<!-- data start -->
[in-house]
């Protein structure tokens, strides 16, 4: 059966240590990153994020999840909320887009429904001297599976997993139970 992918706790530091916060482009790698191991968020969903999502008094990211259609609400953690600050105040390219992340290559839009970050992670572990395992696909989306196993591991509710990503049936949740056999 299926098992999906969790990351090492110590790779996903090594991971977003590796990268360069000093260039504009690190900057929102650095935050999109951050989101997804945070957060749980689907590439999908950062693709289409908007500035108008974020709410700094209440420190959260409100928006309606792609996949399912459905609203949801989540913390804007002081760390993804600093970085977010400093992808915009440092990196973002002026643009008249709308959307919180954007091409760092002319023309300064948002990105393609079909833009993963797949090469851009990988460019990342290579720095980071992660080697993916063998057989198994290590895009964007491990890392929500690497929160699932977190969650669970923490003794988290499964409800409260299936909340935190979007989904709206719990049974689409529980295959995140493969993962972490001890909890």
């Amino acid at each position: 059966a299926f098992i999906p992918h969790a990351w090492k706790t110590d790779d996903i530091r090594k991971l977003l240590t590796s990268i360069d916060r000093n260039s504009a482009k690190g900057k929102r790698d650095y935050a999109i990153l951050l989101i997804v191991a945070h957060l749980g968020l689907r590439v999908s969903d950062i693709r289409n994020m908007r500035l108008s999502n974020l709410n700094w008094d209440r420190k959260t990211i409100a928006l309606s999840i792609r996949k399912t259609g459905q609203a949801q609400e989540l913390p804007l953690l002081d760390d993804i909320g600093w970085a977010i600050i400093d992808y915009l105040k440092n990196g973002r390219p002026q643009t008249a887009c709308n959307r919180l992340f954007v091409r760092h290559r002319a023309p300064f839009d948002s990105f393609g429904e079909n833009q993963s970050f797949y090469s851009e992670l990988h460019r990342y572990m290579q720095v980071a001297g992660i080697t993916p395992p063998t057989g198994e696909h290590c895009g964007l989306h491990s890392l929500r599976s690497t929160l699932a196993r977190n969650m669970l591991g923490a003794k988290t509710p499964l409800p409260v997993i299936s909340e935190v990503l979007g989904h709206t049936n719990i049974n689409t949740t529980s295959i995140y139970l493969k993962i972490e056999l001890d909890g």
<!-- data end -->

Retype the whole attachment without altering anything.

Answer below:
[in-house]
């Protein structure tokens, strides 16, 4: 059966240590990153994020999840909320887009429904001297599976997993139970 992918706790530091916060482009790698191991968020969903999502008094990211259609609400953690600050105040390219992340290559839009970050992670572990395992696909989306196993591991509710990503049936949740056999 299926098992999906969790990351090492110590790779996903090594991971977003590796990268360069000093260039504009690190900057929102650095935050999109951050989101997804945070957060749980689907590439999908950062693709289409908007500035108008974020709410700094209440420190959260409100928006309606792609996949399912459905609203949801989540913390804007002081760390993804600093970085977010400093992808915009440092990196973002002026643009008249709308959307919180954007091409760092002319023309300064948002990105393609079909833009993963797949090469851009990988460019990342290579720095980071992660080697993916063998057989198994290590895009964007491990890392929500690497929160699932977190969650669970923490003794988290499964409800409260299936909340935190979007989904709206719990049974689409529980295959995140493969993962972490001890909890």
């Amino acid at each position: 059966a299926f098992i999906p992918h969790a990351w090492k706790t110590d790779d996903i530091r090594k991971l977003l240590t590796s990268i360069d916060r000093n260039s504009a482009k690190g900057k929102r790698d650095y935050a999109i990153l951050l989101i997804v191991a945070h957060l749980g968020l689907r590439v999908s969903d950062i693709r289409n994020m908007r500035l108008s999502n974020l709410n700094w008094d209440r420190k959260t990211i409100a928006l309606s999840i792609r996949k399912t259609g459905q609203a949801q609400e989540l913390p804007l953690l002081d760390d993804i909320g600093w970085a977010i600050i400093d992808y915009l105040k440092n990196g973002r390219p002026q643009t008249a887009c709308n959307r919180l992340f954007v091409r760092h290559r002319a023309p300064f839009d948002s990105f393609g429904e079909n833009q993963s970050f797949y090469s851009e992670l990988h460019r990342y572990m290579q720095v980071a001297g992660i080697t993916p395992p063998t057989g198994e696909h290590c895009g964007l989306h491990s890392l929500r599976s690497t929160l699932a196993r977190n969650m669970l591991g923490a003794k988290t509710p499964l409800p409260v997993i299936s909340e935190v990503l979007g989904h709206t049936n719990i049974n689409t949740t529980s295959i995140y139970l493969k993962i972490e056999l001890d909890g």